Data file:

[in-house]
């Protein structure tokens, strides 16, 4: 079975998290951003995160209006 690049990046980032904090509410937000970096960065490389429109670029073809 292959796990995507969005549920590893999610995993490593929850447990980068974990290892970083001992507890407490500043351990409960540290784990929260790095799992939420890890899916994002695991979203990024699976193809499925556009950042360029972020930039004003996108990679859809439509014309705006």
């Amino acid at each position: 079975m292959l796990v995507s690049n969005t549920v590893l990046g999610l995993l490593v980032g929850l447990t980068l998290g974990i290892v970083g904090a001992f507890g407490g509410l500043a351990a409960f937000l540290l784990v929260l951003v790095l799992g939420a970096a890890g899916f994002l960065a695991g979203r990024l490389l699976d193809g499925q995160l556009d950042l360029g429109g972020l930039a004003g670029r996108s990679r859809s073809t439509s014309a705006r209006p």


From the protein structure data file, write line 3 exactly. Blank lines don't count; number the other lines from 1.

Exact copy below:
């Amino acid at each position: 079975m292959l796990v995507s690049n969005t549920v590893l990046g999610l995993l490593v980032g929850l447990t980068l998290g974990i290892v970083g904090a001992f507890g407490g509410l500043a351990a409960f937000l540290l784990v929260l951003v790095l799992g939420a970096a890890g899916f994002l960065a695991g979203r990024l490389l699976d193809g499925q995160l556009d950042l360029g429109g972020l930039a004003g670029r996108s990679r859809s073809t439509s014309a705006r209006p």